The ascendency of Emmerson Mnangagwa as President of Zimbabwe has rekindled hope for our resilient neighbours for a future anchored on human rights, democracy, economic growth and jobs.
Vuslat Bayoglu,Business executive
The question that many investors are asking themselves in corporate boardrooms, investor tours and risk assessment plans is whether the hope is misplaced or valid.
Given many years of false promises, economic isolation, governance collapse and erosion of investor confidence, the question is justifiable.
However, Mnangagwa did not waste time to inspire confidence. He has courted both allies and foes of his Zanu PF, quickly presenting an image of a unifier and of progressiveness.
He knows better than anyone that he and his fledgling administration have much to do to convince the world that Zanu PF has abandoned its penchant for the Big Man politics of villainising all dissent and violating the tenets of effective economic management.
He is on track to doing just that, giving himself the opportunity to cast himself as a transformational leader. Apparently unconstrained by what many would regard as a controversial rise to the top, Mnangagwa has announced a raft of policy reforms that have set Zimbabwe on the right footing.
He has moved to fix broken relations with business both in the country and abroad. This is important because positive business sentiments at a domestic level tend to rub off to potential international investors, some of whom look to forging partnerships with local counterparts.
He has also taken practical steps to recover monies lost to looting as well as assets that were externalised. All those implicated in such activities have 90 days in which to admit guilt and return the proceeds of their crime to take advantage of a blanket amnesty Mnangagwa has offered. In so doing, he has demonstrated his willingness to rebuild Zimbabwea’s balance sheet.
Consistent with this message, the new administration has placed a ban on first class air travel for all but the president and his deputies. This is clear acknowledgement of the need for government to pull back on spending, ensure fiscal discipline and to focus all efforts on the country’s economic recovery.
One of the causes of Zimbabwe’s socio-economic crisis was over-indebtedness when the government tried to maintain public expenditure while state revenues were declining as a result of negative economic growth. Mnangagwa seems to have figured out that to put the country back on track requires a comprehensive review of economic policies across the value chain.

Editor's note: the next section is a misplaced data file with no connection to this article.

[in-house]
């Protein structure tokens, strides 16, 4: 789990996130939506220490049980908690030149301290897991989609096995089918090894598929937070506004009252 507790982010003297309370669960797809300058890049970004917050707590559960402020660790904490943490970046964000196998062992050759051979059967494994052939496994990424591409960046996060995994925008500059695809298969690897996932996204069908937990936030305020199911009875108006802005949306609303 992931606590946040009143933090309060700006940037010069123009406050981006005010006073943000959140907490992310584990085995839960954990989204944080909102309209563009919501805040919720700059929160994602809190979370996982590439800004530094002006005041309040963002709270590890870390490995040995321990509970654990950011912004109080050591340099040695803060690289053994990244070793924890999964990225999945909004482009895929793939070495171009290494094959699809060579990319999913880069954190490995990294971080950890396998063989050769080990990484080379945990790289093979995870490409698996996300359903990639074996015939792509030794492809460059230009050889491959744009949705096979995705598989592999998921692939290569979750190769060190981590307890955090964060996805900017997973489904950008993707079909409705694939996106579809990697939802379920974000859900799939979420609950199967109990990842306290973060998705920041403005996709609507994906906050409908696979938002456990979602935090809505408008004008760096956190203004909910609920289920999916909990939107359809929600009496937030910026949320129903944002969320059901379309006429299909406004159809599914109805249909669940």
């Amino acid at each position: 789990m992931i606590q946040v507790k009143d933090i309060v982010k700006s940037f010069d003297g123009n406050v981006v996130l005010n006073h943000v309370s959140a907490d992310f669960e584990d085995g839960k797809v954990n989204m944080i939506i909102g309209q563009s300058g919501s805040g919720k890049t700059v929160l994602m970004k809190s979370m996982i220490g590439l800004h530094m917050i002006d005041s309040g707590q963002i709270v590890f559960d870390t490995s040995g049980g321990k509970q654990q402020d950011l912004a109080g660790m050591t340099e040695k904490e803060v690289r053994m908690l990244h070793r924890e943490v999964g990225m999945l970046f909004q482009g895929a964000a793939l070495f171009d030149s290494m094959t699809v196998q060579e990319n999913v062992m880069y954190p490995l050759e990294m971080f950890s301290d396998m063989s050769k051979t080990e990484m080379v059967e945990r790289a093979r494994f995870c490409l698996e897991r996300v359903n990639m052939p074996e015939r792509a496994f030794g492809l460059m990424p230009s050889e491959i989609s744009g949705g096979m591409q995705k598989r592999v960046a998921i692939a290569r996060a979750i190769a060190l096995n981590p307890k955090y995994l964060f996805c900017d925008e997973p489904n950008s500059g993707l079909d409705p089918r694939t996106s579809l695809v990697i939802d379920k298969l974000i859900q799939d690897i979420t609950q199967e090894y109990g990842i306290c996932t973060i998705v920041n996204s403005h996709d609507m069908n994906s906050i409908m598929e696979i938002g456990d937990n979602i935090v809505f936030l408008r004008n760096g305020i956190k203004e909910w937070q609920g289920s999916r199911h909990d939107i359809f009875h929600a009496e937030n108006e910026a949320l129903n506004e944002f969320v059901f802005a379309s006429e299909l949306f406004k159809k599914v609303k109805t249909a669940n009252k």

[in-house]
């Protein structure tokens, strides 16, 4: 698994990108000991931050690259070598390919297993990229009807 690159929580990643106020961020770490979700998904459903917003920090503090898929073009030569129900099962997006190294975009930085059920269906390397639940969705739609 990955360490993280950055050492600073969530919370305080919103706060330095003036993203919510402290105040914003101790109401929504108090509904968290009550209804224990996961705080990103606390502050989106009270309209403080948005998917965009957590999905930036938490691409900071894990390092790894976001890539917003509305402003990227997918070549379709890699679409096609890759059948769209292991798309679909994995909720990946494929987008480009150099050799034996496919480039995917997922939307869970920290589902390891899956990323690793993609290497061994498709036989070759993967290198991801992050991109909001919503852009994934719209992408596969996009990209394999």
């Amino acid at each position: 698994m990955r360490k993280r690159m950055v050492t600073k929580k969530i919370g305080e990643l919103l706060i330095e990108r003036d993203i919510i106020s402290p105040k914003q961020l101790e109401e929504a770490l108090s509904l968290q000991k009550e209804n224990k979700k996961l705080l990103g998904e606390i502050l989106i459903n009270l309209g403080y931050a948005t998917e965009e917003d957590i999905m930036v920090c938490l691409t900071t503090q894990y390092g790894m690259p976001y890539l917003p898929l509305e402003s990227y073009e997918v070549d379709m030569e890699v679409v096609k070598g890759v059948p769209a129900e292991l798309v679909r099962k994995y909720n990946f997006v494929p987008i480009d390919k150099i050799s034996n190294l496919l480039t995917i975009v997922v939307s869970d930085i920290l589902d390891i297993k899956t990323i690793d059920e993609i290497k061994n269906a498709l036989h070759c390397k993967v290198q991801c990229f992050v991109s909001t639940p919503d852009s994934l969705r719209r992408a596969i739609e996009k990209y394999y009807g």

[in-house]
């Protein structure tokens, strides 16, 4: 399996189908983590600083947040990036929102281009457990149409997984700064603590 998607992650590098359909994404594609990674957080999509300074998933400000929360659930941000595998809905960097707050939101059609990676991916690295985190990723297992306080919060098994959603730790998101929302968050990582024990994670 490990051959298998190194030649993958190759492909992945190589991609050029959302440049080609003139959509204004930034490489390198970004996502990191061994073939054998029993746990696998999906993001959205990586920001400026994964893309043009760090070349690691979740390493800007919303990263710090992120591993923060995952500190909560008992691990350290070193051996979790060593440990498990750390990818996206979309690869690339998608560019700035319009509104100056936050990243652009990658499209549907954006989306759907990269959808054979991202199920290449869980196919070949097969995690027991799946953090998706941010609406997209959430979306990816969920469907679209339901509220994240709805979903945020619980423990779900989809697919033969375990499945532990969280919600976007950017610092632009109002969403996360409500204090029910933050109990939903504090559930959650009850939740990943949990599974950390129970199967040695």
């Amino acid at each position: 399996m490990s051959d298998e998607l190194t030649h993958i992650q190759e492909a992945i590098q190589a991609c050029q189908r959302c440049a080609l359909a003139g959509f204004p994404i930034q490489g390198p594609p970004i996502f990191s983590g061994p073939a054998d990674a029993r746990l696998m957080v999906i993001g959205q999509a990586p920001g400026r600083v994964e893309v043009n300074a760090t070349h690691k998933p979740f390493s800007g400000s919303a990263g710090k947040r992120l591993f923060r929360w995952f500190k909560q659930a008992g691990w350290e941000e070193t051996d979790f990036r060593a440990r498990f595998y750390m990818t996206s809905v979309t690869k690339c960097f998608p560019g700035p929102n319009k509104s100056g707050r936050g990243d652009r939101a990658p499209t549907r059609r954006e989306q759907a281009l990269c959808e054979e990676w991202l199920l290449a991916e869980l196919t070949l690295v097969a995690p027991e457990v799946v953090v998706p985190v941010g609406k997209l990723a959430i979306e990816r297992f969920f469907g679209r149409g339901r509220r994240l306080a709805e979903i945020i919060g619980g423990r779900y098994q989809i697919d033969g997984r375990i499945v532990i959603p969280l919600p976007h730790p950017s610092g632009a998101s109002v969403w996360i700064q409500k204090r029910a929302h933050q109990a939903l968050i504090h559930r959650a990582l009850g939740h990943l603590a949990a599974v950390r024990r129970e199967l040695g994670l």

Ending the decades of government ministers and bureaucrats living large while the country’s economy floundered and its people heaved under the pressure of hardship is a top priority.
He has not shied away from addressing the very policies that thrust the erstwhile bread basket of Africa into controversy: land reform and indigenisation law.
Zimbabwe cannot be faulted for pursuing land reform. It is an important part of redressing the injustices of colonialism, a blight on Africa’s past and development. However, it is the manner in which land reform was pursued that caused consternation.
During the latter parts of the Mugabe years, Zanu PF presided over a tumultuous land reform programme. White-owned farms were forcibly taken whilst farmers were left stranded with no compensation for their investments and assets. Mnangagwa has pledged his government to honour property rights including compensating farmers.
In a bid to rationalise the country’s policies on land, land ownership is now stratified into categories. Government has introduced a 99-year lease tenure for agricultural land and leases are transferable. Ownership of non-agricultural land remains freehold.
Clarification of land policies and a commitment from government to honour and respect property rights is evidence that Mnangagwa values the rule of law which is important to re-assuring investors.